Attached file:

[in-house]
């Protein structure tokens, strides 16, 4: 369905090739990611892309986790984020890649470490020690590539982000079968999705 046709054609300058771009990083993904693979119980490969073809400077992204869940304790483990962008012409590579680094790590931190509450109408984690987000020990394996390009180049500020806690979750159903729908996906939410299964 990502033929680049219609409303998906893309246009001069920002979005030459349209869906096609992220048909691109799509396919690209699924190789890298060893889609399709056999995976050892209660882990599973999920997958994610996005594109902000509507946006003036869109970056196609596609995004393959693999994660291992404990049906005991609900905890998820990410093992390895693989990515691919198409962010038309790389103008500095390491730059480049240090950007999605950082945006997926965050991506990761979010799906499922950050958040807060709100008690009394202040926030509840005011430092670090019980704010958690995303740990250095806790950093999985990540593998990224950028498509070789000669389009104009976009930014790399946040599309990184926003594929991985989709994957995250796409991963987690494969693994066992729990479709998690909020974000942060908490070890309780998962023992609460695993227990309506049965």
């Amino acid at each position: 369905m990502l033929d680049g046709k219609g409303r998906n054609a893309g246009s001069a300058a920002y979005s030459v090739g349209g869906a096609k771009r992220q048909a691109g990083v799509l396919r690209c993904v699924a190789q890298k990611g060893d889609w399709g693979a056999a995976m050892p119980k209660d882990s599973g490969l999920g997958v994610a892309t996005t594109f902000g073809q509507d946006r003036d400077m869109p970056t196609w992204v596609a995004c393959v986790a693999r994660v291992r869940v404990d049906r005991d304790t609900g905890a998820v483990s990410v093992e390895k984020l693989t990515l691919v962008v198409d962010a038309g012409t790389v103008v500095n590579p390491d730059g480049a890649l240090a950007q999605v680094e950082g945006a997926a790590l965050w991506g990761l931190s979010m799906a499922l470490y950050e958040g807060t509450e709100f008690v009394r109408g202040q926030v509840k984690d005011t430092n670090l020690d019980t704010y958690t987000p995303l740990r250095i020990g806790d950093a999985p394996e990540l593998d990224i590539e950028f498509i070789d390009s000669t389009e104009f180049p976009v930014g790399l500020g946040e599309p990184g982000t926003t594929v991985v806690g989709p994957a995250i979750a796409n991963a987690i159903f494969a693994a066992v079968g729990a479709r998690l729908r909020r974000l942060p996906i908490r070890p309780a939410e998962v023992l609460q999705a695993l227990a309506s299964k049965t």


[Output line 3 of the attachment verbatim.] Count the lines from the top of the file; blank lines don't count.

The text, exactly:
């Amino acid at each position: 369905m990502l033929d680049g046709k219609g409303r998906n054609a893309g246009s001069a300058a920002y979005s030459v090739g349209g869906a096609k771009r992220q048909a691109g990083v799509l396919r690209c993904v699924a190789q890298k990611g060893d889609w399709g693979a056999a995976m050892p119980k209660d882990s599973g490969l999920g997958v994610a892309t996005t594109f902000g073809q509507d946006r003036d400077m869109p970056t196609w992204v596609a995004c393959v986790a693999r994660v291992r869940v404990d049906r005991d304790t609900g905890a998820v483990s990410v093992e390895k984020l693989t990515l691919v962008v198409d962010a038309g012409t790389v103008v500095n590579p390491d730059g480049a890649l240090a950007q999605v680094e950082g945006a997926a790590l965050w991506g990761l931190s979010m799906a499922l470490y950050e958040g807060t509450e709100f008690v009394r109408g202040q926030v509840k984690d005011t430092n670090l020690d019980t704010y958690t987000p995303l740990r250095i020990g806790d950093a999985p394996e990540l593998d990224i590539e950028f498509i070789d390009s000669t389009e104009f180049p976009v930014g790399l500020g946040e599309p990184g982000t926003t594929v991985v806690g989709p994957a995250i979750a796409n991963a987690i159903f494969a693994a066992v079968g729990a479709r998690l729908r909020r974000l942060p996906i908490r070890p309780a939410e998962v023992l609460q999705a695993l227990a309506s299964k049965t």